Christian witness is what caught Pachomius’ attention, and what made him decide to learn more. The actions of Christians living into the command to love one another was the catalyst to bring someone to a faith they would later lead. Tertullian, a Theologian of North African birth in the Second Century CE, wrote about fellow Christians that surely the pagans would look at them and say, “See how they love one another, and how they are ready to die for each other.” I mean, it’s a little bit of writing your own review, but it does seem to be rooted in the best of the early Christian community. It wasn’t necessarily more perfect then, or else Paul wouldn’t have needed to write all those letters to the churches.
That quote of Tertullian inspired a Roman Catholic priest in the 1960s to write a hymn for an ecumenical event, entitled ‘We are one in the Spirit.” The well-known refrain asserts, “And they’ll know we are Christians by our love.” I wonder though, what people know about us by our actions. Do they know we are Christians by our love? Or do they associate something else with our faith? Do they think we have something to offer them? Do they see the Good News of the Kingdom of God in how we live in this world?
Our lessons today offer different views of that love. For Peter, the followers of Jesus that he returns to in Jerusalem are aghast that he would socialize and eat with the wrong crowd. These are not Jews, they are not Godly people, and yet Peter shared the message with them, ate with them, and they committed themselves to the Kingdom of God. So, not to sound too flippant about it but, “where’s the love?” in these early followers to think Peter has done wrong. He explains to them why he has done this. It’s about sharing Christ’s message with more than just a select group. It’s about reaching out to all humanity so that they may know the same Good News.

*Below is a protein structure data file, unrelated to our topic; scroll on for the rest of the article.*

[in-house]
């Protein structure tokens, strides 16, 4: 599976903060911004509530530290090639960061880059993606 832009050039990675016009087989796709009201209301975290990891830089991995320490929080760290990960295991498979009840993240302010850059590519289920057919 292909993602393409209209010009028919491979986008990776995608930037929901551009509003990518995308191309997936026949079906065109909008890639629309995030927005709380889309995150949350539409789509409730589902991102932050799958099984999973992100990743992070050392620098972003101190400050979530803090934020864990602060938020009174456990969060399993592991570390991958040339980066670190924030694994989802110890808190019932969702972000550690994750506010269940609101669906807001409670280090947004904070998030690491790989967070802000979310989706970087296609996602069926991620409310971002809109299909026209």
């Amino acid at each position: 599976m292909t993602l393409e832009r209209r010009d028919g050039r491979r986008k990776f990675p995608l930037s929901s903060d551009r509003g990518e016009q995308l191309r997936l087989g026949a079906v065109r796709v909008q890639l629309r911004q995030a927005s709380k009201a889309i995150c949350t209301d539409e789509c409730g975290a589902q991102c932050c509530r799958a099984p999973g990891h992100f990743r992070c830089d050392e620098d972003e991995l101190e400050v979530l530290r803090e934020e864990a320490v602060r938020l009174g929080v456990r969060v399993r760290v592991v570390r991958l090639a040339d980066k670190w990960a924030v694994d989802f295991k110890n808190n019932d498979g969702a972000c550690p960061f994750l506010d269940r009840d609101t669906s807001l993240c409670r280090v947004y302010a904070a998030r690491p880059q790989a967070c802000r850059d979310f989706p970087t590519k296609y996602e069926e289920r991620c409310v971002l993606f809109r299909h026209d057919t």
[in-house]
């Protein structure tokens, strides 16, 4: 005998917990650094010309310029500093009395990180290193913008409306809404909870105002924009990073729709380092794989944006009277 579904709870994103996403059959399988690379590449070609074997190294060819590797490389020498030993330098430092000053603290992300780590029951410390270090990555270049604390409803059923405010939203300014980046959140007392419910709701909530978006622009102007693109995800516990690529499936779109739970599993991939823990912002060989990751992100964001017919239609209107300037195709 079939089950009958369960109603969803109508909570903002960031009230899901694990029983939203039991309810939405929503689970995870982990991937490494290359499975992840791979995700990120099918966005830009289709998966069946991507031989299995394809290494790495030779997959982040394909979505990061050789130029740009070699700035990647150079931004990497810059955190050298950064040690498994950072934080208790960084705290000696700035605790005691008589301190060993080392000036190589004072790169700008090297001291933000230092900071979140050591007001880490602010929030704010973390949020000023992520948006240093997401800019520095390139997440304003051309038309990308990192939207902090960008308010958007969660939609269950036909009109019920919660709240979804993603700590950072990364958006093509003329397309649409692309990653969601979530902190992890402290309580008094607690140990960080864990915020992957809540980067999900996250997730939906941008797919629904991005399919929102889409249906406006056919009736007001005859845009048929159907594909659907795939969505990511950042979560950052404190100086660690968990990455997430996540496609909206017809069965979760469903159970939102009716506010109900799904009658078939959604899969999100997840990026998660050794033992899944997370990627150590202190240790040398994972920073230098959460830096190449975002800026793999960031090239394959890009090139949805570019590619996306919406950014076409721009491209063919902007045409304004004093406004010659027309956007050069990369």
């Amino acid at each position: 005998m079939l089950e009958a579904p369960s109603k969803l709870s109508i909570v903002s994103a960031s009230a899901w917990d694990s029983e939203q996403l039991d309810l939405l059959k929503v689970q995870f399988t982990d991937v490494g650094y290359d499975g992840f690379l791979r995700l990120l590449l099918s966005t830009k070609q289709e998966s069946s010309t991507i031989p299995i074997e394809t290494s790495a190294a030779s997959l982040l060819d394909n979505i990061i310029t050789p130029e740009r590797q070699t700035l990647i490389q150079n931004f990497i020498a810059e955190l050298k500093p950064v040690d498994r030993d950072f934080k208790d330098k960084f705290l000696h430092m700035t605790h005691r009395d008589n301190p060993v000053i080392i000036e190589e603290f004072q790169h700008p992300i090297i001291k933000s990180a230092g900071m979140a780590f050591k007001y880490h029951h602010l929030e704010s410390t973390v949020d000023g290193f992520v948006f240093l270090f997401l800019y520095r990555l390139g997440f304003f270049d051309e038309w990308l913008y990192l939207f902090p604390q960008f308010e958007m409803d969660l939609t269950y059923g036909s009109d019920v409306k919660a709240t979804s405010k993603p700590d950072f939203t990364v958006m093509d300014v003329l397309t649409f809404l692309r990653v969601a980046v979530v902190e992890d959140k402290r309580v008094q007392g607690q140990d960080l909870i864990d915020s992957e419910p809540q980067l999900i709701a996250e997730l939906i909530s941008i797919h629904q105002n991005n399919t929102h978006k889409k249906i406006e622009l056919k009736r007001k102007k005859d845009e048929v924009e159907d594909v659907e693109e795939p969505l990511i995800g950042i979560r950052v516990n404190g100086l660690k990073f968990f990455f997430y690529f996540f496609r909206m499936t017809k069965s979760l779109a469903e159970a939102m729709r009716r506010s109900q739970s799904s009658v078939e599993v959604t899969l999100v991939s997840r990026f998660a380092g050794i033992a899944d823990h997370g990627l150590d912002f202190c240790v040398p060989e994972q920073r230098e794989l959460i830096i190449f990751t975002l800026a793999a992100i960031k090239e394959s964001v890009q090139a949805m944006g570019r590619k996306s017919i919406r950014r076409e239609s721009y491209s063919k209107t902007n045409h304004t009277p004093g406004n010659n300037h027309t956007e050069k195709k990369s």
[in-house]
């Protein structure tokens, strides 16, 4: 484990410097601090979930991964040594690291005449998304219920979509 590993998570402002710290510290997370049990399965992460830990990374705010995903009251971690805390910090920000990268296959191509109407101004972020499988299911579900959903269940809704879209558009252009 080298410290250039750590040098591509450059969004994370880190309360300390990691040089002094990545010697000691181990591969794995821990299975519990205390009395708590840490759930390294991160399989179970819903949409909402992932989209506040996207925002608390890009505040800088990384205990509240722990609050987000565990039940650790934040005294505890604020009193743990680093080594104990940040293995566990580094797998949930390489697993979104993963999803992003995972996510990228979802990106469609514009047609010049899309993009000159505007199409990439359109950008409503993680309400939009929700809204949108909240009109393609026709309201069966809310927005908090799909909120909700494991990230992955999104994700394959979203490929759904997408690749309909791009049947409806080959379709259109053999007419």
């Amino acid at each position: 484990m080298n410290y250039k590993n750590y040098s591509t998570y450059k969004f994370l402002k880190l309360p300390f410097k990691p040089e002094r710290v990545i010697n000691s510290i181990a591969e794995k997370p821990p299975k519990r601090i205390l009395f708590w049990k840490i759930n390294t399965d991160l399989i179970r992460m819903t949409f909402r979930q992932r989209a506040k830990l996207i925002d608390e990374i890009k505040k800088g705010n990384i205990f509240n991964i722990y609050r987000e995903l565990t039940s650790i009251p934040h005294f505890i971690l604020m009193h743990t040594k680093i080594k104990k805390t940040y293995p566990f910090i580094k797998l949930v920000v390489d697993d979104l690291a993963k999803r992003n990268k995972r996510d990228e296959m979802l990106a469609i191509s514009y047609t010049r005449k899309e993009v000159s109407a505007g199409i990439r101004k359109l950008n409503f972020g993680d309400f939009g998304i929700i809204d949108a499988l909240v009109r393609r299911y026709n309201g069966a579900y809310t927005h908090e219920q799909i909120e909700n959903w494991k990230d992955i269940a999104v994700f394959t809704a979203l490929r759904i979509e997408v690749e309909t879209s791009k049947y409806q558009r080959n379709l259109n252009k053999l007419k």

The beautiful poetry we get from the Book of Revelation tells us that heaven isn’t some place far off, up in the sky. The Kingdom of God isn’t somewhere we have to journey to. In this vision God brings the Kingdom here! “The home of God is among mortals. He will dwell with them and they will be his people.” God’s love for creation is evident in bringing the Kingdom to that creation and making all things new.
The irony in our Gospel lesson is that Jesus says, “By this everyone will know that you are my disciples, if you have love for one another.”; knowing that hours later some of these same disciples will run away or even deny being associated to escape arrest or death. Even the disciples, with Jesus, are going to miss the mark. So the lesson isn’t just do better.
The lesson is that we aren’t always going to do our best when it comes to this mandate. God’s love is the constant, and it’s what we should always be returning to when we can’t quite remember how to live it ourselves. God’s love for all of creation is our example, our target, and as long as we can acknowledge that this is always going to be a work in progress, that’s ok, as long as it stays in progress. It’s not that the Beatles are wrong, when they say, “all you need is love”, it’s just that it’s hard for us to stay in that space. Do be mindful that what others see in you is what they might decide all Christians are like. But the best we can do is to be that work in progress, and if we are willing to at least try, we may find it to be easier than we ever imagined.